GPlay Billing System Deadline Extended; Will Indian Apps Adopt it?


After much thought around its policy regarding the Play Billing system, a concept that remains to be a controversy among Indian app developers, the tech giant has decided to extend the deadline to October next year.

Meanwhile, India’s digital think tank for startups, Alliance of Digital India Foundation (ADIF) has already expressed its agreement towards the extension, for it believes the decision would serve a temporary relief to developers while the main issues to be solved still remain a far cry. In the words of Sijo Kuruvilla George, Executive Director, ADIF, “the reality is that app owners have been in a very tough spot as they are unsure if they should unwillingly comply with Google’s new policies and be hopeful of a CCI’s intervention on the interim relief petition for maintaining the status quo. Google’s deadline extension certainly gives them more time but doesn’t take away their uncertainty”.

In the past, Google stated that the service fee only applies to developers who sell digital material through the Play Store, which affects about three percent of the platform's developers. Furthermore, Google claims that the service fee helps it fund "ongoing investments across Android and Google Play, allowing for a variety of distribution, development, and security services”.

Google has already announced service charge reductions for various developer groups. However, now it plans on reducing its service fee to 15 percent for the first $1 million in revenue, whereas for those who earn more than the amount, the service fee would be 30 percent and this was found distasteful among Indian app developers. Hence, it’s key to look at how it would impact app developers if they were to adopt the system.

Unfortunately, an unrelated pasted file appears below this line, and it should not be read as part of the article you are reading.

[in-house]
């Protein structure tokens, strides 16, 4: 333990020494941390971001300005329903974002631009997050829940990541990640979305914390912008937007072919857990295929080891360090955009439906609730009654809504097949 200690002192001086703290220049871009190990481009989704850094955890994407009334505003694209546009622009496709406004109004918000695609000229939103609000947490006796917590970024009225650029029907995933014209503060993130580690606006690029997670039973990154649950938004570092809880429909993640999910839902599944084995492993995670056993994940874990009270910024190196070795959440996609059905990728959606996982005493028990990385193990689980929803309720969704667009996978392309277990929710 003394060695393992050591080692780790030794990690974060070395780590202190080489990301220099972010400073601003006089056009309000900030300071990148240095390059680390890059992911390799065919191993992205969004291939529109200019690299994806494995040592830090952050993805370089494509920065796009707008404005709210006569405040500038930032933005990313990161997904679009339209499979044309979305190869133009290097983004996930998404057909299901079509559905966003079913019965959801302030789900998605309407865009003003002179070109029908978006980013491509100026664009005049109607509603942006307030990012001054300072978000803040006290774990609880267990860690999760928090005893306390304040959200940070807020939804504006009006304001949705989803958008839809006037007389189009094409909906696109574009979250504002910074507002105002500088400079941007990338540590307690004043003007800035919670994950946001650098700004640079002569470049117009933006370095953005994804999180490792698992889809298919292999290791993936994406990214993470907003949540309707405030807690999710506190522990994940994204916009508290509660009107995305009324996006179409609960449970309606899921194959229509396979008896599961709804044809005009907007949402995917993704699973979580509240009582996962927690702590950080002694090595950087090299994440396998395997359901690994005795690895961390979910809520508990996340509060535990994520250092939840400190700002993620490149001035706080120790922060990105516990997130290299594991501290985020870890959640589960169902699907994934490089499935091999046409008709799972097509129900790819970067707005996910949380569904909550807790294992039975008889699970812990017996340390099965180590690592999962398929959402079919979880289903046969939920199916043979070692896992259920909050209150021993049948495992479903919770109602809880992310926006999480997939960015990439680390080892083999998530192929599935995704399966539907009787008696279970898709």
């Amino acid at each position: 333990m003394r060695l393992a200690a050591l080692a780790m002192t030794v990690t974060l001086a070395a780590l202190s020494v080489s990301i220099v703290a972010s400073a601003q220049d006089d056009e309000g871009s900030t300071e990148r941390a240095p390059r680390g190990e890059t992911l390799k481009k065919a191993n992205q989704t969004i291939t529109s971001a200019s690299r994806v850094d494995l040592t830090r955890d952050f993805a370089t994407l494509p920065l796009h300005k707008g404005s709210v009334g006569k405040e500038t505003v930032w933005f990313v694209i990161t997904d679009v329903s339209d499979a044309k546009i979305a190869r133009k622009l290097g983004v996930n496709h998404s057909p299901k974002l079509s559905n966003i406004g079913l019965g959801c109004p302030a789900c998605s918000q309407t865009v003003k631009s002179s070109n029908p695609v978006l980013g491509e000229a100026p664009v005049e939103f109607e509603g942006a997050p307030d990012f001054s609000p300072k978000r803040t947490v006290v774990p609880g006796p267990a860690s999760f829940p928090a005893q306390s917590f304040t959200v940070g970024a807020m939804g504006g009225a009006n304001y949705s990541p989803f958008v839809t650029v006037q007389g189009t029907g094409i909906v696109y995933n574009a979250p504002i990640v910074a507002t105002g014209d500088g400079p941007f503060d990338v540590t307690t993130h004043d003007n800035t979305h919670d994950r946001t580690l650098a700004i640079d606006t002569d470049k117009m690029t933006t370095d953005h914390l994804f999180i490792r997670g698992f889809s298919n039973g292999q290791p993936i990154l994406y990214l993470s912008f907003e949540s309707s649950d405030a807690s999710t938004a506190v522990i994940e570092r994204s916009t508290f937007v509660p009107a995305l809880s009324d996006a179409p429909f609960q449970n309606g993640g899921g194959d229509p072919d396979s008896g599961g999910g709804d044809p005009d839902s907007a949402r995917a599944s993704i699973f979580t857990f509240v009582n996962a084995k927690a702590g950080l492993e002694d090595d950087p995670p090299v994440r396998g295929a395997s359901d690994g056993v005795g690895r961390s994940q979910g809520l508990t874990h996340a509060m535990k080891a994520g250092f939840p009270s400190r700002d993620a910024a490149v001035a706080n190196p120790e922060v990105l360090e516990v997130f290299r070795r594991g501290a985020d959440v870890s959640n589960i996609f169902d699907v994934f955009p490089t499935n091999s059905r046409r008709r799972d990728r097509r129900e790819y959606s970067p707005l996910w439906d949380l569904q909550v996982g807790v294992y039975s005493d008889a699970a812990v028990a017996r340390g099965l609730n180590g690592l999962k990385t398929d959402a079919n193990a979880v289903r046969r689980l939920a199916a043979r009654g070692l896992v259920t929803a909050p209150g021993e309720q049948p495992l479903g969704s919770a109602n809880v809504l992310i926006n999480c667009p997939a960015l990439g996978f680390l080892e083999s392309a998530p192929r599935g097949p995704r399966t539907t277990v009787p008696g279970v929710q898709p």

It is extremely clear that there is a need for another store in the market. Developers don’t have a choice… they need more options, reasons Rakesh Deshmukh, CEO Co-founder, Indus App Bazaar

Fear Over Unsustainable Business
The problem for app developers is that they are bound by both Google and Apple's policies, which is a concept that is being contested around the world. In fact, earlier this year, South Korea approved legislation prohibiting Google and Apple from compelling app developers to adopt their in-app payment systems. The 'anti-Google' bill in South Korea, in particular, is being viewed as a significant precedent.

The 30 percent commission, as several app developers in India have previously stated, would make the company unsustainable for many of them. Developers have expressed their dissatisfaction with both Apple and Google in this regard. Both companies levy a 15-30 percent commission on in-app sales, subscriptions, and other transactions, which developers are no longer prepared to pay. While Apple and Google have recently made some compromises, developers maintain that the system must be abandoned.

Both require apps to use just their certified billing systems in order to ensure that they do not circumvent the commission. Apps that do not follow the rules are either blocked or withdrawn from the App Store or Play Store. Apple is also facing an anti-competitive lawsuit in India, brought by the Rajasthan-based NGO 'Together We Fight Society.'

Therefore, Indian app developers are now seeking hope from South Korea’s ‘anti-Google’ bill.

Probable Hope from ‘anti-Google’ Bill